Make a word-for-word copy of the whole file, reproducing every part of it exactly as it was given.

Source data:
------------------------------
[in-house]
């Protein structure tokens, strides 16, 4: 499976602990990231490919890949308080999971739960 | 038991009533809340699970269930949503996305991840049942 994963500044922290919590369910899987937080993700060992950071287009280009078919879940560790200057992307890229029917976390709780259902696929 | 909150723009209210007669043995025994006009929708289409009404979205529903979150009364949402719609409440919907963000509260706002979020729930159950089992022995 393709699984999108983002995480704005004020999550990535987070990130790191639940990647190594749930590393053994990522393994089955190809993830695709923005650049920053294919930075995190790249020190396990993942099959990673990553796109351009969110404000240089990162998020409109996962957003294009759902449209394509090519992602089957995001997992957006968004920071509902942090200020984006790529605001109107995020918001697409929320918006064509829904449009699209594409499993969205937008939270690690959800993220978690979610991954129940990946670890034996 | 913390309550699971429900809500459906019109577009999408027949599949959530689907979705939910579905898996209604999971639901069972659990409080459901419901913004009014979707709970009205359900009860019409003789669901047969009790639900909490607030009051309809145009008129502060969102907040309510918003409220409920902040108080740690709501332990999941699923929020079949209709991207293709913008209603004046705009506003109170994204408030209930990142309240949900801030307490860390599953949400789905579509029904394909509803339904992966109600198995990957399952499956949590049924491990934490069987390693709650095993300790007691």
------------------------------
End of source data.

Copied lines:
[in-house]
């Protein structure tokens, strides 16, 4: 499976602990990231490919890949308080999971739960 | 038991009533809340699970269930949503996305991840049942 994963500044922290919590369910899987937080993700060992950071287009280009078919879940560790200057992307890229029917976390709780259902696929 | 909150723009209210007669043995025994006009929708289409009404979205529903979150009364949402719609409440919907963000509260706002979020729930159950089992022995 393709699984999108983002995480704005004020999550990535987070990130790191639940990647190594749930590393053994990522393994089955190809993830695709923005650049920053294919930075995190790249020190396990993942099959990673990553796109351009969110404000240089990162998020409109996962957003294009759902449209394509090519992602089957995001997992957006968004920071509902942090200020984006790529605001109107995020918001697409929320918006064509829904449009699209594409499993969205937008939270690690959800993220978690979610991954129940990946670890034996 | 913390309550699971429900809500459906019109577009999408027949599949959530689907979705939910579905898996209604999971639901069972659990409080459901419901913004009014979707709970009205359900009860019409003789669901047969009790639900909490607030009051309809145009008129502060969102907040309510918003409220409920902040108080740690709501332990999941699923929020079949209709991207293709913008209603004046705009506003109170994204408030209930990142309240949900801030307490860390599953949400789905579509029904394909509803339904992966109600198995990957399952499956949590049924491990934490069987390693709650095993300790007691």